The IJ denied the motion to reopen, and the Board of Immigration Appeals (“BIA”)
affirmed. Diouf petitioned for review in the Ninth Circuit, which granted a stay of
removal.
Meanwhile, U.S. Immigration and Customs Enforcement (“ICE”) arrested Mr. Diouf in
March 2005 (after he was convicted for possession of less than 30 grams of marijuana)
and detained him for nearly two years pending completion of his removal case under the
post-final order detention statute, 8 U.S.C. § 1231. In the Ninth Circuit, § 1231 governs
the detention of individuals with final orders of removal that have not been stayed
pending direct judicial review.3 Section 1231 requires detention during the 90-day
removal period after entry of a final order of removal. 8 U.S.C. § 1231(a)(2). If the noncitizen is not removed during the removal period, § 1231(a)(6)—the provision at issue in
Mr. Diouf’s case—authorizes continued detention at the discretion of the Attorney
General. By regulation, individuals detained under § 1231 do not receive a bond hearing
before an IJ, but rather only periodic post-order custody reviews (“POCRs”) by ICE.
See 8 C.F.R. § 241.4.4 Accordingly, the only process Mr. Diouf received during his
prolonged imprisonment was two file reviews in which ICE summarily continued his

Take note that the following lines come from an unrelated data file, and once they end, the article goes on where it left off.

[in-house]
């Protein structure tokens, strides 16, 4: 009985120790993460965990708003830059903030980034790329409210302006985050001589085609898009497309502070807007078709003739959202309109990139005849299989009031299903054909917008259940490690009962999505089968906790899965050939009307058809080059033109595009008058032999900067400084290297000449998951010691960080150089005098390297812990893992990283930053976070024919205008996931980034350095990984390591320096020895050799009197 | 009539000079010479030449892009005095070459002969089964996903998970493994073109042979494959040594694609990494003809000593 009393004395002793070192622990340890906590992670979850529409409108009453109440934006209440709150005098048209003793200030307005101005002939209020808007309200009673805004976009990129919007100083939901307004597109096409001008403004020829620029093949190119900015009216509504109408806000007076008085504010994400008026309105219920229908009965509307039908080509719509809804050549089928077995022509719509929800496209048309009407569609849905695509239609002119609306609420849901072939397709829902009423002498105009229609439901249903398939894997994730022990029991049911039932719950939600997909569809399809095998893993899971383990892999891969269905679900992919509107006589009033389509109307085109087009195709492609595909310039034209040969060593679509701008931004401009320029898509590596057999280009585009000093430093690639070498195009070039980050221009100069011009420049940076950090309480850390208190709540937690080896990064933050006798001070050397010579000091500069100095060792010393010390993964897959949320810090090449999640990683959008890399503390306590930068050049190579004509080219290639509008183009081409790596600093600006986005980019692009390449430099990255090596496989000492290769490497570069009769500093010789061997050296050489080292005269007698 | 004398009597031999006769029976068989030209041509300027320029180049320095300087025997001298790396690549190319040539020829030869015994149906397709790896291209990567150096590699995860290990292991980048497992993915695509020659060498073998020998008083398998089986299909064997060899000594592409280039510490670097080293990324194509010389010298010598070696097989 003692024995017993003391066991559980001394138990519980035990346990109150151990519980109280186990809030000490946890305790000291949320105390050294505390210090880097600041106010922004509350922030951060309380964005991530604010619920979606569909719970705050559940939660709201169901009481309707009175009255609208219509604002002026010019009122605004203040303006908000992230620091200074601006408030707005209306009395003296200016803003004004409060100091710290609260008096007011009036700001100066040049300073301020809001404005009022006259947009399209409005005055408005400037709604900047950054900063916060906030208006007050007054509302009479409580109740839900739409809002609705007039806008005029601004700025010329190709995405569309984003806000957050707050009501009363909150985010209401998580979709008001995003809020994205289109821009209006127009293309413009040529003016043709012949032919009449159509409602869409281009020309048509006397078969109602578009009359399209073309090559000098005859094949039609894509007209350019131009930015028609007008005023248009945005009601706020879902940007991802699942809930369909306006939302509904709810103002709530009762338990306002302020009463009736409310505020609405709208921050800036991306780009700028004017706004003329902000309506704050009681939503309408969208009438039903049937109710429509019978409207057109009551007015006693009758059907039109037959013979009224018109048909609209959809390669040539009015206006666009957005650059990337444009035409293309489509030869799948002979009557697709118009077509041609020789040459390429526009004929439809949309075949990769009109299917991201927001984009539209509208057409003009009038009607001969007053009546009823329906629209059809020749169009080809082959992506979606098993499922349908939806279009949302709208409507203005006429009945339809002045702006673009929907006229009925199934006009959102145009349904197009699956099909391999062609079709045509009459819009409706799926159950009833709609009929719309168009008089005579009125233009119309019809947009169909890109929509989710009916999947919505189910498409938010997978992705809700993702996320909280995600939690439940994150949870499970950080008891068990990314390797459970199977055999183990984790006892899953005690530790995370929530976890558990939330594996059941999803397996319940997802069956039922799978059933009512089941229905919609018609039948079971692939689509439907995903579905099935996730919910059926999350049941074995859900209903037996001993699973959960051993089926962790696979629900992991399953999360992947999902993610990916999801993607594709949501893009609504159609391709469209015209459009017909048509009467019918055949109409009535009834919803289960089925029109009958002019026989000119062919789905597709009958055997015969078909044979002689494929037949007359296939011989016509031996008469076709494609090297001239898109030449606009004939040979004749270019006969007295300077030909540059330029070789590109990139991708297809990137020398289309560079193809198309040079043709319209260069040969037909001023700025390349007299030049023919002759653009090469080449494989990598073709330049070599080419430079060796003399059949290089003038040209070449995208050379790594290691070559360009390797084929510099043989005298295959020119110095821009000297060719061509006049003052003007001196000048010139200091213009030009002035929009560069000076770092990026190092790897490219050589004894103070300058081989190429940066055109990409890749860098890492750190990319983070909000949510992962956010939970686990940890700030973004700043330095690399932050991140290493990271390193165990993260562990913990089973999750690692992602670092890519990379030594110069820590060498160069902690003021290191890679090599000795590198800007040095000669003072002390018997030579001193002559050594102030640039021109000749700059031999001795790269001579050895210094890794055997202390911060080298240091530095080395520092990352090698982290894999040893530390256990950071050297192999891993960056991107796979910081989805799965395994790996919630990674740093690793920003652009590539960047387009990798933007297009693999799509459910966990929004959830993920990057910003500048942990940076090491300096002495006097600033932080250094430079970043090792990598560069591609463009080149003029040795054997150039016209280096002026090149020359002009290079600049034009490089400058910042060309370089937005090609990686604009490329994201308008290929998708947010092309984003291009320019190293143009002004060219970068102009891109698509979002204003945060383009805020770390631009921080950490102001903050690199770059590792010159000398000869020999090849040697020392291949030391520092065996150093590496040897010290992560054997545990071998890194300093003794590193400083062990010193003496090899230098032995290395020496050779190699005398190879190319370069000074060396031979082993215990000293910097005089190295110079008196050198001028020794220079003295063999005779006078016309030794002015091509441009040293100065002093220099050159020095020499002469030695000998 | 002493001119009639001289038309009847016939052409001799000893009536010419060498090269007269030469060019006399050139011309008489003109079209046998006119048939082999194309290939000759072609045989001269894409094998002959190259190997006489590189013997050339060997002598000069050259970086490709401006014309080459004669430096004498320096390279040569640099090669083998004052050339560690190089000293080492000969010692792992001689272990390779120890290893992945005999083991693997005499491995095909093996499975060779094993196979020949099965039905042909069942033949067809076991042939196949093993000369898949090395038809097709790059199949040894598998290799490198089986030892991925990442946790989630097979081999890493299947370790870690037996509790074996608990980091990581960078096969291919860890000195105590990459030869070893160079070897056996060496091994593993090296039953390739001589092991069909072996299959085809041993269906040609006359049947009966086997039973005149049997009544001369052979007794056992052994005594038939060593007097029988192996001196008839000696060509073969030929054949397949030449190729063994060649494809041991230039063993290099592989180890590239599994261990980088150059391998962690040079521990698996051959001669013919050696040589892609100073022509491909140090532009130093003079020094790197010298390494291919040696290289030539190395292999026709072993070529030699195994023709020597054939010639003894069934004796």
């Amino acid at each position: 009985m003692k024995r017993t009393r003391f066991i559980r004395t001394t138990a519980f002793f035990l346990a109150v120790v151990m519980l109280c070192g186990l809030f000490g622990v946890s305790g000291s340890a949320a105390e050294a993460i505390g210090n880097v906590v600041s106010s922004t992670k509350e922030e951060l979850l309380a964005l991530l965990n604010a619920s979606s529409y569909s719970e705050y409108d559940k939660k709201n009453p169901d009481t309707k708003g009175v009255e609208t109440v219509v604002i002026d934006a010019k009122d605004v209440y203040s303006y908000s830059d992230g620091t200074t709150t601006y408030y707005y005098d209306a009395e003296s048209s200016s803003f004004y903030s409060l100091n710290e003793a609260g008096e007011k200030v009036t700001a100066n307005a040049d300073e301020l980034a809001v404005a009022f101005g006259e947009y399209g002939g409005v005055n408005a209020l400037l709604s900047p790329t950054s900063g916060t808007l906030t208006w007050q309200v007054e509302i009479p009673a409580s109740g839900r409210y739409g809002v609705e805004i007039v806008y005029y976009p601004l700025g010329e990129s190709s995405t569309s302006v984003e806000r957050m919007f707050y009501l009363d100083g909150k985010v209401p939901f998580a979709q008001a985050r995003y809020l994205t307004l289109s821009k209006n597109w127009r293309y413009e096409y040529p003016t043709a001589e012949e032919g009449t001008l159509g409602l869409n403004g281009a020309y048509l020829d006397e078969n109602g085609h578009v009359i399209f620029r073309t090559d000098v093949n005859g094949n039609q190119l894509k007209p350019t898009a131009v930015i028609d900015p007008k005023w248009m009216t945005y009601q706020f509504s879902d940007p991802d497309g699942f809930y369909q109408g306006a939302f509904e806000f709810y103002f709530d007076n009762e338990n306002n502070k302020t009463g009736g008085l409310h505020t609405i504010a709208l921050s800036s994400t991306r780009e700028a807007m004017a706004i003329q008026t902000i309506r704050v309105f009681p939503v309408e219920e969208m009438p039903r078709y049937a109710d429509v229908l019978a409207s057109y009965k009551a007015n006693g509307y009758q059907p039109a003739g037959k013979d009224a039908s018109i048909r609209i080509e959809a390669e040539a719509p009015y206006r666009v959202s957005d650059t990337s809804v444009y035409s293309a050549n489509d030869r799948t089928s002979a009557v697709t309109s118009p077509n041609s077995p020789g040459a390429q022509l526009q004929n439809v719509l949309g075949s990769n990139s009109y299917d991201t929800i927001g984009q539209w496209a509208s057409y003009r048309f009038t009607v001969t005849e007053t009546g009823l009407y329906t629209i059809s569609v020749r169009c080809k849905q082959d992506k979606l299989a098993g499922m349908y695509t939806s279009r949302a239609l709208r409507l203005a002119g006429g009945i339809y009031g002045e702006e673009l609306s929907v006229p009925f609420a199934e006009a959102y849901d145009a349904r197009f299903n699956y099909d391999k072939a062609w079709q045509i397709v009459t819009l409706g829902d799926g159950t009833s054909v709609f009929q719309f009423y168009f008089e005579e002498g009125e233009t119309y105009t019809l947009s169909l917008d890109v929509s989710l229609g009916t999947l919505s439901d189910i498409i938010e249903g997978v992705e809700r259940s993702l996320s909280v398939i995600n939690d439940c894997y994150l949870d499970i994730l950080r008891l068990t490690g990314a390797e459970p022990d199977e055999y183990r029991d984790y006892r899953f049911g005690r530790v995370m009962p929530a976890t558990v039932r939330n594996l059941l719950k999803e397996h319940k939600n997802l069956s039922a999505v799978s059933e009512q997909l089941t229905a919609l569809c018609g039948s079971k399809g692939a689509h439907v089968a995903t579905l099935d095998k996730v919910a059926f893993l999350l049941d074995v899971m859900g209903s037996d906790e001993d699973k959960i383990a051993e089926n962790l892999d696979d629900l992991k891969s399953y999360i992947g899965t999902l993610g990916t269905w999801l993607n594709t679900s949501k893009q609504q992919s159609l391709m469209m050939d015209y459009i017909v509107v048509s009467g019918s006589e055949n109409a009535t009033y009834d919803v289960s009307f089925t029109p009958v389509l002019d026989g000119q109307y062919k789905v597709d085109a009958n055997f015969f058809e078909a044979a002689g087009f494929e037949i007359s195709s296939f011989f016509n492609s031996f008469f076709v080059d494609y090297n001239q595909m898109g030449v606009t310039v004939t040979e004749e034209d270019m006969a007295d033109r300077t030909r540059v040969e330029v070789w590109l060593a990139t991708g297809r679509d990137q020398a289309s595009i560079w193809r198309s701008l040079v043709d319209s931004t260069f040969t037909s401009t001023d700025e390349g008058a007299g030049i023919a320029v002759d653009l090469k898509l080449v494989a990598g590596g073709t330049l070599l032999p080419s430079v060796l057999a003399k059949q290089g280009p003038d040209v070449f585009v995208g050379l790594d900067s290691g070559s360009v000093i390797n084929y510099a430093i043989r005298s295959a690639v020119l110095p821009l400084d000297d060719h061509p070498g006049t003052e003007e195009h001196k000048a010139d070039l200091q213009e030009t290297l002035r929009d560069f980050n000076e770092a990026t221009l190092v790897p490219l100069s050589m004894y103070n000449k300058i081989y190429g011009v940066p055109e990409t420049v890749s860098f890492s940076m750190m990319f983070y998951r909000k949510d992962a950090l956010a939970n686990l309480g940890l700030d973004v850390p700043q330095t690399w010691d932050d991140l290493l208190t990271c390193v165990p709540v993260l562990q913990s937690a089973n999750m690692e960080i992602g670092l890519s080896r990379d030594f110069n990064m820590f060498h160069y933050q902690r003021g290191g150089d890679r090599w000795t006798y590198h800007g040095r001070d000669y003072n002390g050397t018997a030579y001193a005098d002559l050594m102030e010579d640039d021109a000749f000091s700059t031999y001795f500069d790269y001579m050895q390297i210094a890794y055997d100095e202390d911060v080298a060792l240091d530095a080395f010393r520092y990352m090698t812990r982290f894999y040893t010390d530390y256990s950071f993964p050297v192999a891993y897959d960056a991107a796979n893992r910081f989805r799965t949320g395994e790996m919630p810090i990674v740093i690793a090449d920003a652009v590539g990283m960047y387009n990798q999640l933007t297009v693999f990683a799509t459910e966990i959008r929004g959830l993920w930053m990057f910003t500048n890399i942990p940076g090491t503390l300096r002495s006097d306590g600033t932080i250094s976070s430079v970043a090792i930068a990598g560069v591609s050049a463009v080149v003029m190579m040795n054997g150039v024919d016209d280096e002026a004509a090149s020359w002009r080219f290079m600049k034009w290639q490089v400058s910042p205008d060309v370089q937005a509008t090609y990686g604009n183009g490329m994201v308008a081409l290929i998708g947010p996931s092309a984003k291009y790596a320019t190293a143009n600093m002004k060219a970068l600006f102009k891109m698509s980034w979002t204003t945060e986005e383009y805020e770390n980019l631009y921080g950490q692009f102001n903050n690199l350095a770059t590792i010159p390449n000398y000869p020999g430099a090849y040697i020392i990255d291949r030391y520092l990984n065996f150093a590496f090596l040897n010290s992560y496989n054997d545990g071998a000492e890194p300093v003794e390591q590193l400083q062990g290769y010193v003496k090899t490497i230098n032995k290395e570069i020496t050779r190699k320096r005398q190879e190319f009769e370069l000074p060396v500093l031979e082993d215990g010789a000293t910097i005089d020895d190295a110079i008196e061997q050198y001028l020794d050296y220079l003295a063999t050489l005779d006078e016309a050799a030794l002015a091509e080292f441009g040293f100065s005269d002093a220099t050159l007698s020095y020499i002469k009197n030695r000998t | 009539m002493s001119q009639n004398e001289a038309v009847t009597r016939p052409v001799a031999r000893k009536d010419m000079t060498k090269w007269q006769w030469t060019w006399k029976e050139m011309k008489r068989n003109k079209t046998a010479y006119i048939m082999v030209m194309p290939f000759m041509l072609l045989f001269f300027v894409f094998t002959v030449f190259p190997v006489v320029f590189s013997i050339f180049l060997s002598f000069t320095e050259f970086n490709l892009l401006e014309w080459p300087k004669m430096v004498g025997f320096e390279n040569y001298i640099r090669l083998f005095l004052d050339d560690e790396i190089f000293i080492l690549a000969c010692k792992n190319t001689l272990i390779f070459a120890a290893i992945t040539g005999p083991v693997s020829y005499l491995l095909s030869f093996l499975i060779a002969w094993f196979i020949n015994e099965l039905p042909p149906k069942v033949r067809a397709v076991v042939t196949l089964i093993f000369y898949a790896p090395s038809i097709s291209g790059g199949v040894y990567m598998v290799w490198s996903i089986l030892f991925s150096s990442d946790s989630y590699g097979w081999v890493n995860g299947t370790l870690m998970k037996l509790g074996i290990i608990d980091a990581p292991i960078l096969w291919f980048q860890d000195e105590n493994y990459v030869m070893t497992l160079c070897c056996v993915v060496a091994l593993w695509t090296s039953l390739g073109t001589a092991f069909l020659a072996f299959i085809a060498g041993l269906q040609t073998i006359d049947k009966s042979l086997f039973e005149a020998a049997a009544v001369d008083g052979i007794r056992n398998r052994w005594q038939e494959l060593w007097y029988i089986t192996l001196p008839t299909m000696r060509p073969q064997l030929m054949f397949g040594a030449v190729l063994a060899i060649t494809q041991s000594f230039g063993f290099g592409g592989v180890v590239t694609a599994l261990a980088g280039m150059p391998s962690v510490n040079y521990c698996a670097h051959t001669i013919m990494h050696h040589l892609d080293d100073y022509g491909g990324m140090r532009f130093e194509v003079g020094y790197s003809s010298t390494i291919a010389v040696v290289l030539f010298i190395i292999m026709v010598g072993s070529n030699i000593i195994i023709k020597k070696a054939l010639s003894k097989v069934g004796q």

detention.
In November 2006, Diouf filed a petition for writ of habeas corpus under 28 U.S.C.
§ 2241 arguing that his prolonged detention violated the statute and the Due Process
Clause of the Fifth Amendment. The district court granted a preliminary injunction
3

In a previous decision, the Ninth Circuit held that, whereas 8 U.S.C. § 1226(a)
governs detention of individuals whose removal orders are stayed pending direct
review, § 1231 governs the detention of individuals like Mr. Diouf who seek
judicial review of a denied motion to reopen, even when a stay has issued.
Diouf v. Mukasey, 542 F.3d 1222, 1230 (9th Cir. 2008); see also 8 C.F.R. § 241.4
(defining final order of removal).
4

Under the regulations, ICE must conduct an initial custody review before the 90-day
removal period expires if the individual’s removal cannot be accomplished during the
removal period (“the 90-day review”). See 8 C.F.R. § 241.4(k)(1)(i). If the non-citizen is
not released or removed at the time of the 90-day review, he or she will receive a second
review three months later—180 days from the date the removal period began (“the 180day review”). See id. § 241.4(k)(2)(ii). If the non-citizen is not released, a subsequent
review will occur within approximately one year after the 180-day review. See id.
§ 241.4(k)(2)(iii).

2

requiring a bond hearing before an IJ. Upon conducting a hearing, the IJ found that Mr.
Diouf did not present a flight risk or danger sufficient to justify detention and ordered his
release on bond.
In September 2008, the Ninth Circuit vacated the preliminary injunction. The court
clarified that, at the time Mr. Diouf filed his habeas petition, he was detained under the
post-final order detention statute, § 1231(a)(6), and not the pre-final order detention
statute, § 1226(a), as the district court had erroneously held. See Diouf v. Mukasey,
542 F.3d 1222, 1228-32 (9th Cir. 2008). The court remanded for the district court to
determine in the first instance “whether aliens such as Diouf, who are detained under
§ 1231(a)(6), are entitled to receive bond hearings and to obtain release on bond unless